Hedges will sing for 100 miles across Hardy’s Dorset

The Great Big Dorset Hedge project aims to create a wildlife highway stretching nearly 100 miles from the border with Somerset in the west to the edge of Hampshire in the east.

Mario Ledwith www.thetimes.co.uk

The rolling hills, wild unspoilt landscapes and bustling market squares of Dorset served as the centrepiece for much of Thomas Hardy’s work.

Describing the rural playground in Far from the Madding Crowd in 1874, the Victorian novelist and poet wrote of land divided by hedgerows that sang as the wind danced over the land.

Now, after a century of decline, a campaign group is hoping to restore the hedges that Hardy said made “a mean show as a fence” by planting a continuous line across the entirety of Dorset.

The Great Big Dorset Hedge project aims to create a wildlife highway stretching nearly 100 miles from the border with Somerset in the west to the edge of Hampshire in the east.

As well as offering food and shelter for wildlife, environmentalists say that the network will combat the effects of climate change and reinvigorate the landscape’s physical beauty.

The project has been instigated by the Dorset Climate Action Network, which said that thousands of miles of ancient hedgerows have been ripped out over the past century to accommodate agriculture and large machinery.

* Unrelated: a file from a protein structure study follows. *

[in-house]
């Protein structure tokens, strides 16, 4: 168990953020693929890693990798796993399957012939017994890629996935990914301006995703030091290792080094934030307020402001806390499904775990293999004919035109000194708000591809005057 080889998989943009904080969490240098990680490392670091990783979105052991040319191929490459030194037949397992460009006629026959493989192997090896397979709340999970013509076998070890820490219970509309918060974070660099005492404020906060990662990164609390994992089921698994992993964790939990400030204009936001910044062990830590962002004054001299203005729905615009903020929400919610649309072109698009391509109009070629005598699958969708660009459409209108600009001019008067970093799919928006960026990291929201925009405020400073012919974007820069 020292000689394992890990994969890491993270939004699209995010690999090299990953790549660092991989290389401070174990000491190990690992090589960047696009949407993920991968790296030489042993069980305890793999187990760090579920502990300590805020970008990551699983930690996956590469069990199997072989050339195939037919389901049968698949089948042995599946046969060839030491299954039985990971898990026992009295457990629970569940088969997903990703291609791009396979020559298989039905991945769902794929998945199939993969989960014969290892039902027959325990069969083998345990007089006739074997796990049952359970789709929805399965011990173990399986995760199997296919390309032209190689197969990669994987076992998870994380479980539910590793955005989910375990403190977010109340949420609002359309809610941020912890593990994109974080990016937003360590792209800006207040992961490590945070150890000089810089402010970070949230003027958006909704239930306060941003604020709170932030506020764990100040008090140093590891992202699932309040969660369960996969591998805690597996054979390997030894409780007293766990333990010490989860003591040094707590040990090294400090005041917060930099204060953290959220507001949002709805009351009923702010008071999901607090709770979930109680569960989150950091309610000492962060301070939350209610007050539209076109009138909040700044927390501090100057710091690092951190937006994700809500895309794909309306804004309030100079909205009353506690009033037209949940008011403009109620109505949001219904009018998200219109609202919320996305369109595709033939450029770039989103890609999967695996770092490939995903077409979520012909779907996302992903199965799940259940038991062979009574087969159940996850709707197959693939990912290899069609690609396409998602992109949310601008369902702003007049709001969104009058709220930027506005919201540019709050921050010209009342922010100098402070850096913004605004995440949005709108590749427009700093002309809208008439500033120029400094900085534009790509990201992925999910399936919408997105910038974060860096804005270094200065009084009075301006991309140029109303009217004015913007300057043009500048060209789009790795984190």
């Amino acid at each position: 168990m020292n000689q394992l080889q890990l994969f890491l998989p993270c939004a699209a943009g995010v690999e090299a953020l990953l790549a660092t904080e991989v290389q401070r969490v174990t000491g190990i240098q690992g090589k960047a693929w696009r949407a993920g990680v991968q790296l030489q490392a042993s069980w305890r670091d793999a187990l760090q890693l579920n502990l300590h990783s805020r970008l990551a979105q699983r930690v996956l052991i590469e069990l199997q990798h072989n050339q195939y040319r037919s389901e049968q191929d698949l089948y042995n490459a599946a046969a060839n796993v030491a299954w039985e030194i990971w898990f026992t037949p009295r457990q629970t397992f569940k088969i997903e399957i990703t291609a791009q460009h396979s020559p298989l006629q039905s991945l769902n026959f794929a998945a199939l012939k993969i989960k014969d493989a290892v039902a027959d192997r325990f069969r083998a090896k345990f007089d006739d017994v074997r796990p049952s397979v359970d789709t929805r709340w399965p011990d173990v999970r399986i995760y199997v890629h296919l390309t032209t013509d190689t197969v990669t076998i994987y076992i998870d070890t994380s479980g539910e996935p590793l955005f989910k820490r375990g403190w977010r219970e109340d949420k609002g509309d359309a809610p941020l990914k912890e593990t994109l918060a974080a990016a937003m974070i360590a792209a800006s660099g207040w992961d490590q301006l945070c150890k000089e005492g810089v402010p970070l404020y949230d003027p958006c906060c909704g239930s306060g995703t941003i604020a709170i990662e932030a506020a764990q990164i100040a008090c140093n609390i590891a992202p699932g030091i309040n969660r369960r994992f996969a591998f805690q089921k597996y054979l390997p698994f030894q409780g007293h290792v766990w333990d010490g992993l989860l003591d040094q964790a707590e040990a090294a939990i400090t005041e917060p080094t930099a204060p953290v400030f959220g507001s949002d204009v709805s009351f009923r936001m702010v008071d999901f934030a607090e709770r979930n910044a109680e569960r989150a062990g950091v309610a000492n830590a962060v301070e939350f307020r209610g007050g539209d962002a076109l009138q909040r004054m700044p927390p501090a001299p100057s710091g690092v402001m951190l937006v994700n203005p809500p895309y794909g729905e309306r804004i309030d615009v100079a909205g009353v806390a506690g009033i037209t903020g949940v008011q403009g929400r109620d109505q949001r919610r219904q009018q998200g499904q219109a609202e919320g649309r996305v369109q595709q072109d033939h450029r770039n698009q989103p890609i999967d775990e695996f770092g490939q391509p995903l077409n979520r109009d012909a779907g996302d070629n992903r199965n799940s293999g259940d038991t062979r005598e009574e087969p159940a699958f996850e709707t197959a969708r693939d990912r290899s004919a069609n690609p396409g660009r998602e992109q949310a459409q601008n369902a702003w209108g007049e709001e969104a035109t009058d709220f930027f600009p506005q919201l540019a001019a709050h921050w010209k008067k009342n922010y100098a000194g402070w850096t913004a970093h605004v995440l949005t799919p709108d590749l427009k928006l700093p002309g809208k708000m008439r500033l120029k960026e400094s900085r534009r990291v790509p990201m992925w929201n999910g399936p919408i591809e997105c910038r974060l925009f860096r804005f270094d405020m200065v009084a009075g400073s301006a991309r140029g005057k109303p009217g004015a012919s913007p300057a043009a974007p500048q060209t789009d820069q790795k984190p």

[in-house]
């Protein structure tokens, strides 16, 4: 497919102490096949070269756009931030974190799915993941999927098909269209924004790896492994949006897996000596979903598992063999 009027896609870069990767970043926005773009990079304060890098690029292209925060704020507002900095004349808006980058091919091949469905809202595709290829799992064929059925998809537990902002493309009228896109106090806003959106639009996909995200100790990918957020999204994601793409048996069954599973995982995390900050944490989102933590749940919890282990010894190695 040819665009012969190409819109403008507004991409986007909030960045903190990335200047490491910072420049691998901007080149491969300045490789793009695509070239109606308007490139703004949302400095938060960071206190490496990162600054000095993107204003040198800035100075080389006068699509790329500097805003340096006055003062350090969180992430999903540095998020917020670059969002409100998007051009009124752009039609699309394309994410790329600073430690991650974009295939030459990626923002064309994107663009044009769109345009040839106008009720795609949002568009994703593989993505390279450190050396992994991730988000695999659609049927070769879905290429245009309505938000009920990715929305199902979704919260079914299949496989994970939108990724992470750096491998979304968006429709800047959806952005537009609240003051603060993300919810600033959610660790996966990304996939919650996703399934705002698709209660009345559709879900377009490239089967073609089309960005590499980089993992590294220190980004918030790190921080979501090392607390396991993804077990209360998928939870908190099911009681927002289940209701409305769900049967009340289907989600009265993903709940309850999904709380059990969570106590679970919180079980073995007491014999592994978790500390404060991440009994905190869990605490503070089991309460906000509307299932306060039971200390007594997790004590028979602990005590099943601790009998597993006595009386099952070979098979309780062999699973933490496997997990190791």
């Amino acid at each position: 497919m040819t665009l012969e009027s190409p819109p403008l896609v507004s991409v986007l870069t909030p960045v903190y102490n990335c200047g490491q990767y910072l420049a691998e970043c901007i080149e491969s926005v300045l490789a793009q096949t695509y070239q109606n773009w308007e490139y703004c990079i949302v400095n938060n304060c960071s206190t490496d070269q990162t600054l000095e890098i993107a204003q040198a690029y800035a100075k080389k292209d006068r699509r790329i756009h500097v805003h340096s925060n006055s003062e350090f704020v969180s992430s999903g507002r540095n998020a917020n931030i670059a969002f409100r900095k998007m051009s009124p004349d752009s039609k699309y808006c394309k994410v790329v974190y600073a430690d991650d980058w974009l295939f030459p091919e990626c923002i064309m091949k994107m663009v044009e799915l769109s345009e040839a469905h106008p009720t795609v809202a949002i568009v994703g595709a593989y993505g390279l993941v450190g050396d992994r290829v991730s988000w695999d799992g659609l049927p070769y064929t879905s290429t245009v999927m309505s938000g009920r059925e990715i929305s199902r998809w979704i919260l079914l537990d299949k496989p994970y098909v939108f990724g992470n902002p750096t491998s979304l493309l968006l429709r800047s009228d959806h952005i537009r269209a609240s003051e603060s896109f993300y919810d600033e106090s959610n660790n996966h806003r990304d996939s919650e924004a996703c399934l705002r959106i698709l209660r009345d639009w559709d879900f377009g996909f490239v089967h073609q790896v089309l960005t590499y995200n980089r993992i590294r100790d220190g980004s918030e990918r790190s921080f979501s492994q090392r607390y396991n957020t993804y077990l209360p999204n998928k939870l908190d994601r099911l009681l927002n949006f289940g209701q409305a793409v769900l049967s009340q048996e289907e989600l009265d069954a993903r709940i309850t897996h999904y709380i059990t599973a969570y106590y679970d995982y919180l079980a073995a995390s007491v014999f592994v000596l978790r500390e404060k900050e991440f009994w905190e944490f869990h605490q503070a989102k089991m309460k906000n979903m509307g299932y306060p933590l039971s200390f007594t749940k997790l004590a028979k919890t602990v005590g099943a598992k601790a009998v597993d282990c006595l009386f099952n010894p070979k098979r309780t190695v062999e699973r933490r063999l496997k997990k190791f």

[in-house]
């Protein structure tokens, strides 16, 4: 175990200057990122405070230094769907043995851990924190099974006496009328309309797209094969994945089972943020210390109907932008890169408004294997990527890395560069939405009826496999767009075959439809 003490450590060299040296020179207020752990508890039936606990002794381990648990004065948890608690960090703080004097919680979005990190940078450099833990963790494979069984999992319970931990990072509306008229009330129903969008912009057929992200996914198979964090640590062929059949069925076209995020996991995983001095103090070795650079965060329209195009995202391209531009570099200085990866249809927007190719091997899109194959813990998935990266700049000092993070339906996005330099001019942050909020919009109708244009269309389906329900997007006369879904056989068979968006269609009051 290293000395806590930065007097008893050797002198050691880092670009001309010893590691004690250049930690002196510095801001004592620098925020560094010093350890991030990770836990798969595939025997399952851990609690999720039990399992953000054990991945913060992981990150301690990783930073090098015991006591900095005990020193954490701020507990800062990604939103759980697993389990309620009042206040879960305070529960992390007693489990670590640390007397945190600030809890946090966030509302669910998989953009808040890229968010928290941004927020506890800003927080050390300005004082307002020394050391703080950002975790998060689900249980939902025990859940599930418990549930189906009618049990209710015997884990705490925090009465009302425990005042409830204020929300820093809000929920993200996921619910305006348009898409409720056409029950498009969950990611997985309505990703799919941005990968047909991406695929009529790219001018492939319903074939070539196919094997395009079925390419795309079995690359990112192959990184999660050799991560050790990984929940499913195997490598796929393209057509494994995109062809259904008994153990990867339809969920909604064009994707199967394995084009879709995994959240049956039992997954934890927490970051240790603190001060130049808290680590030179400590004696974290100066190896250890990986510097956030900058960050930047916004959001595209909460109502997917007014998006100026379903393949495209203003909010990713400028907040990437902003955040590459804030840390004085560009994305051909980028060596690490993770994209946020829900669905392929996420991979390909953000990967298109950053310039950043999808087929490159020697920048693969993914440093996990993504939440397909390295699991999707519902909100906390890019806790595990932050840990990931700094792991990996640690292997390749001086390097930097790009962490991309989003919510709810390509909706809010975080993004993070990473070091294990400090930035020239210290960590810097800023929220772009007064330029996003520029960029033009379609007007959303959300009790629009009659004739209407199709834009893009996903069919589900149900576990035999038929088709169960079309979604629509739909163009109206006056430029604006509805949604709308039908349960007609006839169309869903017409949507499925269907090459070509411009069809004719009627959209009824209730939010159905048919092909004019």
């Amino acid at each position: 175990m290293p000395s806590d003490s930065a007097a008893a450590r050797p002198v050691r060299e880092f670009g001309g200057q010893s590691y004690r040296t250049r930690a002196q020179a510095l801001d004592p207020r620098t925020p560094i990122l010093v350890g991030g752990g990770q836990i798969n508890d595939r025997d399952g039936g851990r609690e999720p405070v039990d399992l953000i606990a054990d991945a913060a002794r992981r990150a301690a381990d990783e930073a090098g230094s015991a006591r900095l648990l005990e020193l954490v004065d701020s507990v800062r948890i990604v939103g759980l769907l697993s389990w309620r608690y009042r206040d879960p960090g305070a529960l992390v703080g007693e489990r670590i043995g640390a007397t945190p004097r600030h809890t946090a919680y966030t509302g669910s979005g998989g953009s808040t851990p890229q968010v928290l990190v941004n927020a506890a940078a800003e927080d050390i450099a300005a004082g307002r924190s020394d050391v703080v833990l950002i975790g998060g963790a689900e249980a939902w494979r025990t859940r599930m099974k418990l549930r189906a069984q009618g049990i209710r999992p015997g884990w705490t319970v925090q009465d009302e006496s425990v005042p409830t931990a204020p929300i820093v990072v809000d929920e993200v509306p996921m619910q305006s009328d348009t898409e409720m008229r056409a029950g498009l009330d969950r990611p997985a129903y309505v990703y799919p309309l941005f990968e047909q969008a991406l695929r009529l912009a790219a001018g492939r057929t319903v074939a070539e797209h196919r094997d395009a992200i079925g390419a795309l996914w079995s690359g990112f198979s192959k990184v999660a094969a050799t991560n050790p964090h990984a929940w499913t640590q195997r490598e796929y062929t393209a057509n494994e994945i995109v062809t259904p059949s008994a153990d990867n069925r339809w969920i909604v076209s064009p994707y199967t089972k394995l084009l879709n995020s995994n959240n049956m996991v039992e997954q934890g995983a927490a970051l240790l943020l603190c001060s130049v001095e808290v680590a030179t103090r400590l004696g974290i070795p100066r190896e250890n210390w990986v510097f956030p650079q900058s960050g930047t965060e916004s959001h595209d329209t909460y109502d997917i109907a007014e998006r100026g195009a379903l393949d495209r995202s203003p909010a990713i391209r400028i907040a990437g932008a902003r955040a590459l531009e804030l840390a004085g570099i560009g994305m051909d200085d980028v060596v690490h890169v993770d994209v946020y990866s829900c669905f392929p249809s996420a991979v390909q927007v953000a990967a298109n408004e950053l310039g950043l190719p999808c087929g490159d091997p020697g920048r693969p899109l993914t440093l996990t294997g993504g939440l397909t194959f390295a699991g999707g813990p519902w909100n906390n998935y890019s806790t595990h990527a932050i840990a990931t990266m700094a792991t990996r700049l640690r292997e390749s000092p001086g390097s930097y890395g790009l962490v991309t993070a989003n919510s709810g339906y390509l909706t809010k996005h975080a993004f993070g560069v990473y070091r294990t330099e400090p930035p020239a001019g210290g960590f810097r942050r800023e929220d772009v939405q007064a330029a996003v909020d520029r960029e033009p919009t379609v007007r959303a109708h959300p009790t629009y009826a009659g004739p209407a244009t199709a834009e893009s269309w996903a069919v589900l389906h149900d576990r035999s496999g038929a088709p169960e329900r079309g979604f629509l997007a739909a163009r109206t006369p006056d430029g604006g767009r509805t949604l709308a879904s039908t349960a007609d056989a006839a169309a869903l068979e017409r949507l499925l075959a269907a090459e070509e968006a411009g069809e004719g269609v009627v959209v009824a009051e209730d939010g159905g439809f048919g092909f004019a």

Volunteers are being sought to map the hedge network before planting honeysuckle, elm, hawthorn, dogwood, blackthorn and trees in the gaps. It may take a generation for the completion of a hedgerow to “stretch the length and breadth of the county”.

Jenny Morisetti, from the campaign, said: “What we are hoping to do is fill in the gaps in the existing hedgerows to create a footpath for the natural world. The idea is that insects and other wildlife will be able to move around more freely with cover without fear of predators and be more resilient to pesticides.

She added: “It’s a big project, ambitious and long-term, but we hope it will bring communities together.”

Although in its early stages, the project is being pitched as a future tool against climate change, with hedgerows protecting against flooding and soil erosion, providing shelter and helping to combat air pollution.

The charity Rewilding Britain has called for at least 5 per cent of Britain to be returned to the wild and for wildlife to be protected across another 25 per cent of land and sea to create corridors that plants and animals can move through in response to climate change.

The project is thought to be the most expensive hedgerow expansion being undertaken in the country. Similar projects are being carried out by volunteers in Devon and by the Hedgelinks organisation across the country.

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